Living la vida local

I managed to check nearly everything off my tick list, and all of it in fantastic powder conditions. Five am wake up times became the norm on my days off. Powder was the headline for December and January. We dealt with our fair share of snow instability as did much of the west. Basal facets became an issue, as did a scary buried surface hoar layer, and reactive windslab. These ingredients lead to a touchy snowpack with some really close calls and one fatality.

Snow in the Sierra leads to one of the greatest treats of all for the Tahoe backcountry skier: spring in the Eastern Sierra. The “east side” dwarfs the Tahoe Sierra in both elevation and scale. The topography off highway 395 is abrupt. On a decent snow year couloirs spill off the Sierra batholith into the valleys bellow and snowfields sit untouched above nine thousand feet with no way to access them besides your own two feet and lungs.

A small snippet of the Sierra where the lines go on forever.

A small snippet of the Sierra where the lines go on forever.

The Eastern Sierra corn is a thing of legend. Of course powder can be skied on the east side too, though these are big mountains and particular caution should be taken in winter snow. Like many big mountain ranges the snow is often interesting. Wind board, breakable crust, and alpine ice all develop depending on aspect. The wind here is legendary. On one trip I came across snow that was a bit too interesting for my liking, which prompted us on day two to scrap our burly couloir plans and seek out mellow corn runs in a popular destination just off 395. Free tip: when on a backcountry ski trip to the Eastern Sierra all plans should be highly flexible.

Just before the snow got "interesting."

Just before the snow got “interesting.”

After an adrenaline filled spring my need to get after it finally waned in May. I had gone hard, as hard as I can. I pushed my newly gained skills as a ski mountaineer, my tolerance for exposure, my fitness level, and my stoke to the red zone, and was finally ready to acquiesce and for mountain bike season to come.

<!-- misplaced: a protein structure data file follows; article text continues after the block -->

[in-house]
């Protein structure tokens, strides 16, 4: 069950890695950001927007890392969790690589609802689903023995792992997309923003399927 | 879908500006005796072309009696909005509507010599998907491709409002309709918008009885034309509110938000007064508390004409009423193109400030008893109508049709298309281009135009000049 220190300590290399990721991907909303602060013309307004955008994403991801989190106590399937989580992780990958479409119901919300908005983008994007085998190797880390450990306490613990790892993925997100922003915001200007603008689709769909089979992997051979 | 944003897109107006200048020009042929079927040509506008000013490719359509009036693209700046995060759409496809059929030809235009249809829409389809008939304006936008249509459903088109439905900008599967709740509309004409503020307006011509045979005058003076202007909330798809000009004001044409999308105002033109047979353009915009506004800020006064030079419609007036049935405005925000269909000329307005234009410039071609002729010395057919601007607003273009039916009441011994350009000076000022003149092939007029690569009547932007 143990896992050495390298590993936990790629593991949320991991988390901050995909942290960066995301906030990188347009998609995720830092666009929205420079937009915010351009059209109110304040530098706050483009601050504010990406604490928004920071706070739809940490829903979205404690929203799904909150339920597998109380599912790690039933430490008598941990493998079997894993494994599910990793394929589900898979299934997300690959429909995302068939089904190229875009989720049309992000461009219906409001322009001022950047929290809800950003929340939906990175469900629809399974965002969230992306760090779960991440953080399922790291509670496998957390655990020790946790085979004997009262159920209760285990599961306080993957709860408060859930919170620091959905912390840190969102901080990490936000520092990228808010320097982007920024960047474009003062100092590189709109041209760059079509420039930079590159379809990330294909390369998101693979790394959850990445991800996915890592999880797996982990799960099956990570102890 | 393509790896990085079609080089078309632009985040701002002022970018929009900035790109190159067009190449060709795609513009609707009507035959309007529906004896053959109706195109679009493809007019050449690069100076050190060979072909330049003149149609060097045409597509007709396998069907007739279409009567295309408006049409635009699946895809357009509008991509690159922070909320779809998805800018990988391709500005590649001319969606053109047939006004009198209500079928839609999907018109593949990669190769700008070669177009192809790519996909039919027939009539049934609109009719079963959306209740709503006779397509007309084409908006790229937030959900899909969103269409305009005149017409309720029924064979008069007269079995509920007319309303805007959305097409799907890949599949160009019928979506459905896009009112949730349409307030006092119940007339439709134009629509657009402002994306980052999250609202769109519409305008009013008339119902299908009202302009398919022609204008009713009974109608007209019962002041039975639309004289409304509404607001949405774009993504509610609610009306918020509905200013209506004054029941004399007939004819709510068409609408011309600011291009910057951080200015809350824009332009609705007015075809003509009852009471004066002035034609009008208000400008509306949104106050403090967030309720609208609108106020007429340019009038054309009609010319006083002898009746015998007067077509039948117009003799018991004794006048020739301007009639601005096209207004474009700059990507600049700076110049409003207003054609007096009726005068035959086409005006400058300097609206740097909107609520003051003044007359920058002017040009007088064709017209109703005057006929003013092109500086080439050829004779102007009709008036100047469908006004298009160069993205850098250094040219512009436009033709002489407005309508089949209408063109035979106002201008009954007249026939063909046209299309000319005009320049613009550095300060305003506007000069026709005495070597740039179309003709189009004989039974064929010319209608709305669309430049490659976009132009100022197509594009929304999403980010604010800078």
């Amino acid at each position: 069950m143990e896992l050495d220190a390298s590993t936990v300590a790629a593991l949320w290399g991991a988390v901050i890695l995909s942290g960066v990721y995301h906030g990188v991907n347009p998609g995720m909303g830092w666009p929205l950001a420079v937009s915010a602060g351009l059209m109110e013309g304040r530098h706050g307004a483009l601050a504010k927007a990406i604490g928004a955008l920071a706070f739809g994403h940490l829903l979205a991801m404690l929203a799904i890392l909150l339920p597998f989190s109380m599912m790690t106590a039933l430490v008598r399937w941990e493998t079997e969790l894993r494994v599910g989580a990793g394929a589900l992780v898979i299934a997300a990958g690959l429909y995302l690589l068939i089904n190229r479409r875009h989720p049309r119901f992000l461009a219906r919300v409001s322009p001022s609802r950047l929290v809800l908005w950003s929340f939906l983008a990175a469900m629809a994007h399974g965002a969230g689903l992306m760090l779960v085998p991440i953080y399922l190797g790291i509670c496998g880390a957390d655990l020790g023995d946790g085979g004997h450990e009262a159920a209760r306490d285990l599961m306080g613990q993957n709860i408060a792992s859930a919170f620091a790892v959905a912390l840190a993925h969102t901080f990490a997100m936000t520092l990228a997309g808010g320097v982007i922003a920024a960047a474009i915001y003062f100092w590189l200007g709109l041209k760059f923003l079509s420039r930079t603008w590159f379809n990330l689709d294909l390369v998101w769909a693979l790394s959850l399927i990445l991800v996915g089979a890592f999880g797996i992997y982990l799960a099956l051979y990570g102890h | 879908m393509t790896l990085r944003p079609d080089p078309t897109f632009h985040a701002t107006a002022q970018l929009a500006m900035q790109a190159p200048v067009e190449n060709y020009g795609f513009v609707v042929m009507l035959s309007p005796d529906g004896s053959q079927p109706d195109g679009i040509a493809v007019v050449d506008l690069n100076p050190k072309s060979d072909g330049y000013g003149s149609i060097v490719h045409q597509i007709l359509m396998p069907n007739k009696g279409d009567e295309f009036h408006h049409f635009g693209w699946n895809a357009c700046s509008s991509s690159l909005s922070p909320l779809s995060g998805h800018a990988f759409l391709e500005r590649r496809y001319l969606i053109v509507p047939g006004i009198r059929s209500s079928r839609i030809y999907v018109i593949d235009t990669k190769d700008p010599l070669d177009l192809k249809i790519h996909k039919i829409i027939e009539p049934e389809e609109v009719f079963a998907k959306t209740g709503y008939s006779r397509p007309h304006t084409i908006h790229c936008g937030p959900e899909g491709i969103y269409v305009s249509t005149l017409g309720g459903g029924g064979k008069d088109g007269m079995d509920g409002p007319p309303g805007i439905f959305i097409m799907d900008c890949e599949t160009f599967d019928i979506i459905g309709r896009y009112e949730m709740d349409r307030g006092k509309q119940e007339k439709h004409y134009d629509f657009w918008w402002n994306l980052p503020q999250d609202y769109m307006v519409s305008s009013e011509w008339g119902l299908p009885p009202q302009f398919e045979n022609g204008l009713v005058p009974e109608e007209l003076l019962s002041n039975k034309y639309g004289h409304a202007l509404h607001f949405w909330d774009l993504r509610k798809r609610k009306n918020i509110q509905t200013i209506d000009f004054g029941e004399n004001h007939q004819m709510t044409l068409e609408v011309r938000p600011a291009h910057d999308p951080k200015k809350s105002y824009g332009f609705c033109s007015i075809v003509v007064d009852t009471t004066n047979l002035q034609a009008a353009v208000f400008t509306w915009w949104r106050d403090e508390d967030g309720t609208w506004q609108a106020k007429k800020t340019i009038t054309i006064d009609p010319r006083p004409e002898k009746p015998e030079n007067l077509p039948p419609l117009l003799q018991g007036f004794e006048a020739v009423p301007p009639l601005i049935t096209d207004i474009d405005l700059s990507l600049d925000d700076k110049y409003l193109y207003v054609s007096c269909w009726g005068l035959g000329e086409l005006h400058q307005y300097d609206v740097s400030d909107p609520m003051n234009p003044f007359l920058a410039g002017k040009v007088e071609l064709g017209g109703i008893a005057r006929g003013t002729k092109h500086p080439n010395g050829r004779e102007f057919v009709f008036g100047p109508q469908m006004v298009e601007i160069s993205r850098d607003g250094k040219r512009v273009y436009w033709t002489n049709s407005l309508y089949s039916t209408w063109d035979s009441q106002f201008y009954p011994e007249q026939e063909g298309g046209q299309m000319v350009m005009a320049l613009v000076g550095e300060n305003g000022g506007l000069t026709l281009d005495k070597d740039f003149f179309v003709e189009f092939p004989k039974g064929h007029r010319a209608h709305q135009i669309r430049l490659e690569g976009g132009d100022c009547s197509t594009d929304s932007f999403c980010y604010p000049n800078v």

Some odd whether patterns and some previously arranged plans interfered with any volcano skiing I had penciled in, finally I succumbed and relaxed into summer. By late August a particular deckside barbecue saw most of my backcountry ski partners in one place and the conversation inevitably turned to our greatest love: snow, and I was lost dreaming again.

What dreams are made of 11/27/16

What dreams are made of 11/27/16

What a difference a year makes! Tracking the snowfall is a tough job that many of us take very seriously. Tracking this seasons “average snowfall” lead to the best season of skiing I’ve ever had. Consistent snow patterns a can-do attitude and some great ski partners guided me to maxing out the fun meter. So wherever you live have pride in your hometown, your home ski area, and certainly your home skin track. Get out as much as you possibly can, life will go on either way and we can either be spectators or participators in it. This coming winter I plan on participating again!

© 2016